When you forget how to read

Around the beginning of 2016, something awful happened. I stopped reading.

I wasn’t sure why, but I couldn’t pick up a book anymore. I’ve been an avid reader my whole life and it was pretty startling to realise that three months, four months, six months had gone by without me opening a new book.

In retrospect, there were lots of reasons why. At the time, I was on a particularly difficult job which took up all my mental energy. And at the end of 2015, we had a tragedy in the family which completely shattered me. 

But those weren’t the only reasons. My approach to reading had changed. I’d turned reading into a chore. And when you’ve got tv shows, computer games, Youtube, etc, none of which requires any energy, you find reading slips down the list.

I’m glad to say I’ve turned things around this year and I’m back to my old self. But in the process, I hit on these five tips to pull yourself out of a reading slump.

  1. If you’re not enjoying the book, STOP READING IT. I don’t know why this one was so hard for me to grasp. I forced myself to read and scolded myself for not enjoying it. The fact is, not every published book is going to be a work of art. Or maybe it’s not the book for this moment in your life. Would a nineteen-year-old get as much out of Bridget Jones’s Diary as a thirty-year-old? Of course not. Put it down, start something new.
  2. It’s okay to have reading homework, but don’t sacrifice reading for pleasure. I was reading the classics and ‘how to write’ books in order to broaden my understanding of literature. Basically, I was giving myself homework. But I sacrificed the fun books I really wanted to read and that turned reading into a chore. Which ties into my next point.
  3. Have more than one book on the go. Again, I don’t know why, but I’d always avoided reading multiple books at once. I’d read one, finish it and start the next. But as I say, reading homework turns reading into a chore unless you’re also reading for fun.
  4. Try reading short stories. There has been a trend lately, especially in fantasy, towards the massive epic novel. I’m a huge fan of them, but honestly, if you’re trying to hack your way through one book at a time, it can be overwhelming. Sometimes you get bored or over saturated in that world and you need a break. If that’s the case, try short stories, or even smaller novels. It’ll kick start your reading again if you can experience a complete story over a couple of days, rather than fighting your way through the same one for weeks.
  5. Branch out of your usual genre. I’ve always read a lot of fantasy and didn’t see the need to read much else. But I was wrong. To be a writer, you have to read across a board spectrum of genres, whether you intend to write them or not. You’ll develop your understanding of writing immensely and who knows, you’ll probably stumble across your new favourite book in a genre you’d never before considered.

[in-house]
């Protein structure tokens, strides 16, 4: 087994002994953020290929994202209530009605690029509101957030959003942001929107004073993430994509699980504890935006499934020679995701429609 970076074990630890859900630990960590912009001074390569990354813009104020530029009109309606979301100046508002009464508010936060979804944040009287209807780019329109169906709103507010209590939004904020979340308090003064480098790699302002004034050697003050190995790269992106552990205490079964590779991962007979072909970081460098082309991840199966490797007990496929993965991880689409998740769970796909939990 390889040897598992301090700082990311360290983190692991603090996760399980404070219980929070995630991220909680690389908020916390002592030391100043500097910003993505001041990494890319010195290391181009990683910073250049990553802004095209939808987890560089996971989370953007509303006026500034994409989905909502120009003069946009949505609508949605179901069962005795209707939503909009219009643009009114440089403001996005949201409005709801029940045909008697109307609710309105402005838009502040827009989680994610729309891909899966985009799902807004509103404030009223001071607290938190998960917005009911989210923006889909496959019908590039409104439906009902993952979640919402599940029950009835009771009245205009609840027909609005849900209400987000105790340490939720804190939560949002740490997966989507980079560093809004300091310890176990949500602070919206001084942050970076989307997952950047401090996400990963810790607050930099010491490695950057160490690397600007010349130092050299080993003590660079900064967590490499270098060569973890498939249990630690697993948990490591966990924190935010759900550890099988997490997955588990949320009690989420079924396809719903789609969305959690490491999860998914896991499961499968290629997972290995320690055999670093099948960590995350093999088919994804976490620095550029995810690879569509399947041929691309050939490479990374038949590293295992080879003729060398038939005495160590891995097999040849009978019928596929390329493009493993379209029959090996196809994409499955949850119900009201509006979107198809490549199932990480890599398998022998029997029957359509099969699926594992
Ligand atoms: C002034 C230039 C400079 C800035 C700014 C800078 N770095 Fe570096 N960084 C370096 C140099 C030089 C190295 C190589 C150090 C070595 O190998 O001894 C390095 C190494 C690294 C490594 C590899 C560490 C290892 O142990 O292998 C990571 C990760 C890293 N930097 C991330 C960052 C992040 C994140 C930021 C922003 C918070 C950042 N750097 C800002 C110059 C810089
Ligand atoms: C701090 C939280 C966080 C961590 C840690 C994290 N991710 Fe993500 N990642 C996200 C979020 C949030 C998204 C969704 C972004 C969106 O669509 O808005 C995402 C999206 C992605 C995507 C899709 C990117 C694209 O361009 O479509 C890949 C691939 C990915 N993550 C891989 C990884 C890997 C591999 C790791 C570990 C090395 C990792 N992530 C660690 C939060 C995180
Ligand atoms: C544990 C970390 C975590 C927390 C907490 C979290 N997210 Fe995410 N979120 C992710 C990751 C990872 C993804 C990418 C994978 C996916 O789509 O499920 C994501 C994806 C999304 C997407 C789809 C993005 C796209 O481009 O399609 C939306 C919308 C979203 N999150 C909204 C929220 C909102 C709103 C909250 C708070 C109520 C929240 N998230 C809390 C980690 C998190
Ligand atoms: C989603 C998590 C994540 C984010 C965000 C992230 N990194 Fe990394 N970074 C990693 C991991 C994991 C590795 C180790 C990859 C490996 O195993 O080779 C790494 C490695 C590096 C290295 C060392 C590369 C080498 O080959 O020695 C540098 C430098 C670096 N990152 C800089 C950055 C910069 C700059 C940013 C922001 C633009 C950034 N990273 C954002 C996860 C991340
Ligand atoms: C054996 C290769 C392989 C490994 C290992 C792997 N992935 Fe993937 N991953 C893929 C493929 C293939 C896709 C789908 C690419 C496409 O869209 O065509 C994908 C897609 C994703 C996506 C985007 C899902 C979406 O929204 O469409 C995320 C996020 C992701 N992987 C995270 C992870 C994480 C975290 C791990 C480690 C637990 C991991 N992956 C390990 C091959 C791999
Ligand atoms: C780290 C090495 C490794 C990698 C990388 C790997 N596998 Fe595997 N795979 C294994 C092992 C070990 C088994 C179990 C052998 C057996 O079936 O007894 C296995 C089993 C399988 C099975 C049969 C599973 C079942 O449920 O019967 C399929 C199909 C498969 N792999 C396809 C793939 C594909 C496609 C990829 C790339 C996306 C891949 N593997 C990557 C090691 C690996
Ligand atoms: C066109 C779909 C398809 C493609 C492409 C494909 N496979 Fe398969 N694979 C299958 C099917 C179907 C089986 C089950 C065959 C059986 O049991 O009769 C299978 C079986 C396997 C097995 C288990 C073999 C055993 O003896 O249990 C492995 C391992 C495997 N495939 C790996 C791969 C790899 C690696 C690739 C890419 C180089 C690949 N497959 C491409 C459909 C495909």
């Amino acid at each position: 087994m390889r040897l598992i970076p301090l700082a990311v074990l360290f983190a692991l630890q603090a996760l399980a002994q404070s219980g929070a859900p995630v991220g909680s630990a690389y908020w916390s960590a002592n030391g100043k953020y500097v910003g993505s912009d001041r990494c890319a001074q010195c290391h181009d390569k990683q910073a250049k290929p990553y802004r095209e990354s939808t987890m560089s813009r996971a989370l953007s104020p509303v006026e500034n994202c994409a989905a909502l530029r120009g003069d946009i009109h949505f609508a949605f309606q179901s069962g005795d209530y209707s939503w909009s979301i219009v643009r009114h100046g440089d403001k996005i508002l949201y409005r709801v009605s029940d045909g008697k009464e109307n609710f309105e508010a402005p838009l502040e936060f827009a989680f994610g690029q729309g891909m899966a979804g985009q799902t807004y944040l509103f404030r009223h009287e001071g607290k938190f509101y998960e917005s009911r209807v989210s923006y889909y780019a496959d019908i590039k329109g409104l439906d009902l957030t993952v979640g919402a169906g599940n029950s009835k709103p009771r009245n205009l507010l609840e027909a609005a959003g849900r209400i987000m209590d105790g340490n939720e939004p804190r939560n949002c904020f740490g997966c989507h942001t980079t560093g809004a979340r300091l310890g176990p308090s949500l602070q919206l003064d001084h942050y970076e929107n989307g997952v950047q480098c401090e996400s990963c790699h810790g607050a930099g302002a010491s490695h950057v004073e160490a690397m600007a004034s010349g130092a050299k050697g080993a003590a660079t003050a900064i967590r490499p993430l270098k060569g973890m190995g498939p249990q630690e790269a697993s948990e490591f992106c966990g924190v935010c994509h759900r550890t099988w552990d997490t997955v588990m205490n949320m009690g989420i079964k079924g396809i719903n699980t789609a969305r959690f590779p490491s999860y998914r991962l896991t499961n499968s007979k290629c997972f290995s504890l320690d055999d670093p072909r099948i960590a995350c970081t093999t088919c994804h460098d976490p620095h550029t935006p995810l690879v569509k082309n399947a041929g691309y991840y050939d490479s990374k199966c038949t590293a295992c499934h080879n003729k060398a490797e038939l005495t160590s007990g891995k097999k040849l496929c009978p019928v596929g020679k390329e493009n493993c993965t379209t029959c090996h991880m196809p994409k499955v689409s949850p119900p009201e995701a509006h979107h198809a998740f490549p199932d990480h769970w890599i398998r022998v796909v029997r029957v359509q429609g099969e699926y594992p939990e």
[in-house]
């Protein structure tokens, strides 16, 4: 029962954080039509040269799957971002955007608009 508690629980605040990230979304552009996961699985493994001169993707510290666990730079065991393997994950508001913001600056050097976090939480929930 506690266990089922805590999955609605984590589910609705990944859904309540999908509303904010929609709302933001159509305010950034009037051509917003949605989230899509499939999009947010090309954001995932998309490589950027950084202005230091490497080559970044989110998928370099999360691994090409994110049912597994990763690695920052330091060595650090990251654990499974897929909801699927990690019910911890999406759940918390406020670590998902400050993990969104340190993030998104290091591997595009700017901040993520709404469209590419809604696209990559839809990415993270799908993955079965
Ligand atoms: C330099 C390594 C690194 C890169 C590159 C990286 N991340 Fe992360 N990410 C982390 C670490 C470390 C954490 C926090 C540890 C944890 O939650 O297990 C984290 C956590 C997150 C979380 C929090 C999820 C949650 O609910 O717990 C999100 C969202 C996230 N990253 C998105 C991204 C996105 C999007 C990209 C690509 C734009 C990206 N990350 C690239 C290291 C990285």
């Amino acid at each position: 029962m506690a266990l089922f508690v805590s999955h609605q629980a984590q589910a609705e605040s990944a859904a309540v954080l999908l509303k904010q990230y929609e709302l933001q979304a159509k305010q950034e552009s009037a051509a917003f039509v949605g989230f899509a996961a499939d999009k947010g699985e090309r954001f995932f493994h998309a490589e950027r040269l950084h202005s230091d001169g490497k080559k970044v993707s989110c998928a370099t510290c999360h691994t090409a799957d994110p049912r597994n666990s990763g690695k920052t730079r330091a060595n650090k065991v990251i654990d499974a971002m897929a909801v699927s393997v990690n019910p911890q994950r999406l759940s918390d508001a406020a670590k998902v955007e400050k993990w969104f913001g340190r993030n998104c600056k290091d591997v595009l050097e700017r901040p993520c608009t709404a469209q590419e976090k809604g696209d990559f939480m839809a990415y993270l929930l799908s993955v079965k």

Have you ever been in a reading slump? How did you get out of it? What are you reading at the moment? Let us know!

6 thoughts on “When you forget how to read

  1. I’m definitely an accidental advocate of Number 3! I usually have at least one book, one e-book,one audible title and a magazine on the go, as well as dipping into a short story collection or non-fiction piece. Never really intended to do that, but I have stopped telling myself off for it and find it very freeing. Glad to hear you are back into reading again ☺

    Liked by 1 person

    1. Ha, sounds like you do a ton of reading! You’re right, it is freeing. I was convinced I’d get confused or wouldn’t be able to enjoy multiple books on the go, but I was completely wrong.

      By the way, I’ve started looking into the Hour Of Writes place you recommended on your blog – looks really interesting!

      Liked by 1 person

      1. I try to! I’m always reading something if I’m not writing 🙂

        Oh, brilliant! I think it’s great fun, and a bit of pressure always seems to bring out my best. I hope you enjoy taking part!

        Like

  2. These are all really good tips, but I really feel for #1. I hardly read up until a few years ago because I would try so hard to finish whatever book I had randomly decided to read that I eventually would get bored/tired and give up on reading all together. I think that mentality came from reading in high school and summer reading, where the books were assigned to you (even though I now really enjoy almost all of the books I was assigned to read). I had assumed that the struggle to finish a book was just a part of reading in general, not the specific book that I happened to choose.

    Even after I started to read more frequently I tried to avoid giving up on a book. I even didn’t realize that I was doing this until I started to read Moby Dick and I reached the part where Ishmael is describing the different types of whales. Even though I really love parts of that book, I just couldn’t force myself to get through all of it when there are dozens of other things I’d rather focus on.

    Anyway, great post!

    Liked by 1 person

    1. It’s so true – we are taught a lot of our reading habits at school age when all books are new, exciting and important to read. As adults, it’s not always true and we have to be willing to give up on a book when there’s so much more we should be doing! You definitely got further with Moby Dick than I did! Glad you liked the post.

      Like

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